Antique philosophy is at the origin of numerous reflections on the nature of our world as well as the existence of universes parallel to our reality. These thoughts were “materialised” in the concept of infinity - described by the indefinite and complex nature of the physical world - as well as in the suggestion that a constant and eternel movement pre-exists in all things. The Hidden Land (1) is an invitation to reflect on these theories of multiple worlds and the unidentified zones situated between fiction and reality. Transcend... Read more
Antique philosophy is at the origin of numerous reflections on the nature of our world as well as the existence of universes parallel to our reality. These thoughts were “materialised” in the concept of infinity – described by the indefinite and complex nature of the physical world – as well as in the suggestion that a constant and eternel movement pre-exists in all things.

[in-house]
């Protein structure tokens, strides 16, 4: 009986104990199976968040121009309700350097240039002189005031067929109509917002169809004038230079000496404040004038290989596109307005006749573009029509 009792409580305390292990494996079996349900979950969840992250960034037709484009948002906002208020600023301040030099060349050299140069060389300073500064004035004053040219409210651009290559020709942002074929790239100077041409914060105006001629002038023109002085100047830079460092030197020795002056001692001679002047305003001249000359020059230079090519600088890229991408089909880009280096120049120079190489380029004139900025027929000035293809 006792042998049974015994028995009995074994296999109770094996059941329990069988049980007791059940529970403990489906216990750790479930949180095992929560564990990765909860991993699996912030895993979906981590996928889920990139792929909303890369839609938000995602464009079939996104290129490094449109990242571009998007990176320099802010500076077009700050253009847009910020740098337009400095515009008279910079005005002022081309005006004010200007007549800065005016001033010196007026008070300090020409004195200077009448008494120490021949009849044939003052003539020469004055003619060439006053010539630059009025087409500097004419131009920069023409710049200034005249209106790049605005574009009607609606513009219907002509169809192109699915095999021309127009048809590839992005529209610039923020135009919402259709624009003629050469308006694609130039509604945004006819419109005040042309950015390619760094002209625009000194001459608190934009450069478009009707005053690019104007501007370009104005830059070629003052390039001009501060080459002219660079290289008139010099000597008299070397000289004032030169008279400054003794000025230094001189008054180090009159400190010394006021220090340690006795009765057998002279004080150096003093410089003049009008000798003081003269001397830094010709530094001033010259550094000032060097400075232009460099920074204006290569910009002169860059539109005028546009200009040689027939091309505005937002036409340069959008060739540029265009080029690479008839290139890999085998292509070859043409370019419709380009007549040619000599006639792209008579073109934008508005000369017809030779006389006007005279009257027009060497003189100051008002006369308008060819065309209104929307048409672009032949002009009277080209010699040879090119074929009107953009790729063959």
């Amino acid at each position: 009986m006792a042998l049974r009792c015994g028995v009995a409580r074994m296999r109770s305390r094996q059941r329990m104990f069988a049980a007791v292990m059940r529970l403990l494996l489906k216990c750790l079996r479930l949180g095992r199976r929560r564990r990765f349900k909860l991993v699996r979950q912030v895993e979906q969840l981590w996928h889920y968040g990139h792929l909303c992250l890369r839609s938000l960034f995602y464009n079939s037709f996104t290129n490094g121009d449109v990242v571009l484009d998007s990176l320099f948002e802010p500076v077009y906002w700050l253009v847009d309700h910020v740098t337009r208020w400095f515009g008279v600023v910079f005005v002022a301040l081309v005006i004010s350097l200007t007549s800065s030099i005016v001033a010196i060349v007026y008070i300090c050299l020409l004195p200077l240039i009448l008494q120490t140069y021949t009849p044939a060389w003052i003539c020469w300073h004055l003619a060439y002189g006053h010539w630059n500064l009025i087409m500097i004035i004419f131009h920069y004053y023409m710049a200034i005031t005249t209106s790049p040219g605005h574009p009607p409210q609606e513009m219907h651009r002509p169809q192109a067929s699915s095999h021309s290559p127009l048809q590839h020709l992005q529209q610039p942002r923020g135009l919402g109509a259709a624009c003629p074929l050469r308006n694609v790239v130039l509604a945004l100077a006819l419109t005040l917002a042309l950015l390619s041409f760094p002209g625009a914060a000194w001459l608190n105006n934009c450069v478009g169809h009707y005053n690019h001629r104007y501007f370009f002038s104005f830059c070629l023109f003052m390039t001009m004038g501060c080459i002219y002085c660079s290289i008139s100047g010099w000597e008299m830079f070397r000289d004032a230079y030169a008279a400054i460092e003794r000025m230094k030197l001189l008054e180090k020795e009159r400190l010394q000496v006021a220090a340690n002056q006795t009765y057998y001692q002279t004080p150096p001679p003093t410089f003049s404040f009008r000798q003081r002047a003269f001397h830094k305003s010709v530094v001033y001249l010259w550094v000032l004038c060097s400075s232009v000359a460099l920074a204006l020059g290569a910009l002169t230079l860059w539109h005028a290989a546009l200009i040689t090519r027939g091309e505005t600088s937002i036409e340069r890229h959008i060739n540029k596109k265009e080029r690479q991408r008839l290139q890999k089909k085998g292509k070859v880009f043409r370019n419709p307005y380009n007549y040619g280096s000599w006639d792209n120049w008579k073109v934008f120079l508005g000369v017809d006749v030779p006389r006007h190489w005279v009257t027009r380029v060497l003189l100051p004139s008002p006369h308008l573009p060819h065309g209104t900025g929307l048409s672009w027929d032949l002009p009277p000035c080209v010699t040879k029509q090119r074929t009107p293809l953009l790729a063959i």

The Hidden Land (1) is an invitation to reflect on these theories of multiple worlds and the unidentified zones situated between fiction and reality. Transcending universal understanding, these remarkable theories symbolise acts of intellectual humility as the world is indubitably more vaste and complexe, more unpredictable and colourful, than what our comprehension, here and now, would want to let us know. (2)
The works presented in the exhibition address issues surrounding the spatiotemporal process, questioning our perception of things through varied mediums and materials as well as the idea that each piece is the comprehensive result of an experimental approach. Each work emphasizes the idea that movement is an intrinsic and permanant flux existing in all things, as well as being the sign and measure of space and time.